6 Tips for Getting Pregnant

Couple holding hands while kissing
Jamie Grill / The Image Bank / Getty Images

Thinking of starting a family? Or adding to the one you have? You know what to do to get pregnant, of course: Make sure you and your significant other have sex each month when you're most fertile. But if you want to up your odds of conceiving, here are six things you can do that may help you get pregnant sooner rather than later

Have Sex Even When You Aren't Ovulating

You're most fertile the day you ovulate, when one of your ovaries releases an egg into a Fallopian tube where it becomes fair game for a sperm, as well as for two days after. If you aren't sure when that is in your case, you can pinpoint your ovulation period by using ovulation predictor kits, charting your body basal temperature, and checking cervical mucus changes. You can also get an estimate using a simple ovulation calculator.

Obviously, you should have intercourse during this period, but having sex throughout the month can help to increase your odds of getting pregnant as well. For one thing, having sex after ovulation may improve your chances of getting pregnant on the theory that semen may play a role in embryo development and implantation.

Research has found also that frequent sex makes for healthier sperm. Having intercourse throughout the month may improve the odds of conception because it keeps sperm strong.  

Regular sex also can help reduce stress for men. This can be important because research shows that having timed sex—in other words, being expected to perform during ovulation—can be difficult for some men. If this becomes an issue in your relationship, try changing the focus from timing sex to get pregnant to having sex throughout the month, often enough to hit on the key times.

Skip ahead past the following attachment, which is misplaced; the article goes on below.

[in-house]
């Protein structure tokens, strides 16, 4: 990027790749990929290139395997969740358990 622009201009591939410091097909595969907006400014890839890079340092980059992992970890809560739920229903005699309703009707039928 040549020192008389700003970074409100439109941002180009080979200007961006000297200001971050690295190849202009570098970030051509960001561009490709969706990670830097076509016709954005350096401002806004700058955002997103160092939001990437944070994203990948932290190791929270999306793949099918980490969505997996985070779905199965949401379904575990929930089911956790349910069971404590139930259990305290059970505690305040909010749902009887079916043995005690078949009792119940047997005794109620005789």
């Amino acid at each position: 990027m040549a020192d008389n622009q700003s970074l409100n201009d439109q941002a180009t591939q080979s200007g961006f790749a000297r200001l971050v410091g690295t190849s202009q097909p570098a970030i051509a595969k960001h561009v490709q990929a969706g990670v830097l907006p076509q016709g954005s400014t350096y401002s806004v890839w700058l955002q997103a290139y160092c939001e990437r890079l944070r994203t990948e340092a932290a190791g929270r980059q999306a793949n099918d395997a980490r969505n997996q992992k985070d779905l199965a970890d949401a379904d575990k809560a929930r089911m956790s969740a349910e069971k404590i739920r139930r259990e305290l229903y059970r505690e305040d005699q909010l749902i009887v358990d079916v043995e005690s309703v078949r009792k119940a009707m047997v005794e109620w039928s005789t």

At a minimum, have sex every other day during the fertile period (the week to 10 days after ovulation). It takes one to two days for sperm to regenerate, and you don't want it to be older than four to five days.

Have Fun and Don't Rush

Some research has found that lengthier foreplay and increased sexual arousal may increase the quantity of sperm in men. For women, foreplay often means more cervical fluids. Cervical fluids are essential in helping sperm swim and survive the vaginal environment.

Longer foreplay also may increase the chances of female orgasm, another possible boost to conception. If you only have time for a quickie, by all means, don't skip having sex—especially if it's a fertile time of the month. But whenever possible, take your time. Even if your lovemaking doesn't yield a pregnancy, it will likely enhance your relationship and help to ease any anxiety you may be having around trying to conceive. 

Lay Off the Lube 

Personal lubrication products can be great for making sex more comfortable and pleasurable, but there has been research to suggest that some of them are harmful to sperm. During ovulation, a woman's body usually provides extra lubrication, so try to do without products. 

If you really need extra lubrication during sex and you're trying to conceive, reach for a "fertility friendly" lube that's designed to not be harmful to sperm. 

Do Not Douche

Vaginal douches are squirt bottles or bags with an attached tube used to "rinse" the vagina by squirting fluid up and into the vaginal canal. They are usually a mixture of water and vinegar and frequently contain perfumes meant to cover up natural (and healthy) vaginal scents.